Don’t tell us not to politicise the NHS

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Several key selection results came in over the weekend. Corbynsceptics added to their recent success in Welsh contests, with Progress activist Mary Wimbury winning in Wrexham. The same wing of the party was delighted by the outcome in Erith and Thamesmead, where Abena Oppong-Asare – rather than Momentum-backed Nadine Houghton – will replace Teresa Pearce. Members in Coventry North West rebelled against what many of them saw as a “stitch up” by picking a previously unknown Londoner rather than the union-backed candidate, a local former postie favoured by Labour’s national executive committee (NEC).

The Labour left made important gains too. Luton South saw Rachel Hopkins picked directly by a selection panel, and the local councillor will go up against incumbent Gavin Shuker. The solid seat of Streatham went to Bell Ribeiro-Addy, who works for Diane Abbott, while Ian Byrne, who works for Dan Carden, narrowly won a fiercely-fought race in Liverpool West Derby that involved two recounts. According to my rolling list, a slight majority of retirement seats that have selected so far have gone to Corbynsceptics, and almost all defection seats so far have been won by candidates from the Labour left.

With Labour selections concluding across the country, campaigning will be ramped up ahead of the election. And where our next MPs from in the party is crucial, but for the following weeks unity is key. MPs such as Dr Paul Williams have reported that the already significant turn outs seen in 2017 are being dwarfed, with campaign launches ballooning in size. Corbynite network Momentum said 350 activists went door-knocking in Chingford and Woodford Green, where Faiza Shaheen is fighting to unseat Iain Duncan Smith, and around 250 joined the activity in key marginal Calder Valley. Many will have used Momentum’s new handy tool MyCampaignMap.com. Today, the organisation is launching ‘Labour Legends’, which will encourage supporters to take at least a full week off work to campaign for Labour.

Jon Ashworth, Shadow Health Secretary, has been doing the media round this morning. He has been trying to convey the seriousness of what is happening in the NHS right now. I want to pause here to explain what happened over the weekend in my life (if you were wondering why my selection coverage was a bit patchy). My partner’s father, a paranoid schizophrenic, attempted suicide at his home in Essex on Friday. The ambulance, knowing that he had taken around a hundred paracetamol tablets, took over an hour to arrive. He was put in a day unit with little support and nobody watching closely. He walked out of the hospital on Saturday afternoon, soon after our visit, and was later found on the railway tracks. Two suicide attempts in two days.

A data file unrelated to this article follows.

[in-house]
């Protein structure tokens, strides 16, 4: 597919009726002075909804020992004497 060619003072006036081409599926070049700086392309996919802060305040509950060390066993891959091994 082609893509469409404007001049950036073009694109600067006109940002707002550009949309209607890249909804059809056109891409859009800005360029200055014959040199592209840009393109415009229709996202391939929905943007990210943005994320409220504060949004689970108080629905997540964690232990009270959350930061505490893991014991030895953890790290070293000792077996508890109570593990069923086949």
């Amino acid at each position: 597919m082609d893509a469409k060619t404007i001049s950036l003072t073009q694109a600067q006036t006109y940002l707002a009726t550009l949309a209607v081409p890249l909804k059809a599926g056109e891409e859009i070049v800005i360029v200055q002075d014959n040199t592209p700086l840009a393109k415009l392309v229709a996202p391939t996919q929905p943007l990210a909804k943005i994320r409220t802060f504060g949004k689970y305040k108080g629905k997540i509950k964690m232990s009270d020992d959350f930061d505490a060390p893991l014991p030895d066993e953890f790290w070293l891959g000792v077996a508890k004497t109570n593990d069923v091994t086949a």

He was sectioned by police but they left yesterday. Colchester Hospital did not have the staff to watch him overnight, though that support had been promised. He did not abscond again only because my partner’s brother returned to the hospital after we left, and kept watch. We are now waiting to see whether the mental health team, who refused to assess him before he was ‘medically fit’ (his liver function was deteriorating), will undertake the psychiatric assessment he needs. The details of these events are outlined in a thread just tweeted by my partner. These experiences are real, and have been deeply distressing. Any support would be hugely appreciated. This is the state of our NHS under the Tories. Don’t let anyone say we should refrain from ‘politicising’ the NHS. These events have taken place as a result of political decisions, and this crisis could not be more political. Sign up to LabourList’s morning email for everything Labour, every weekday morning.

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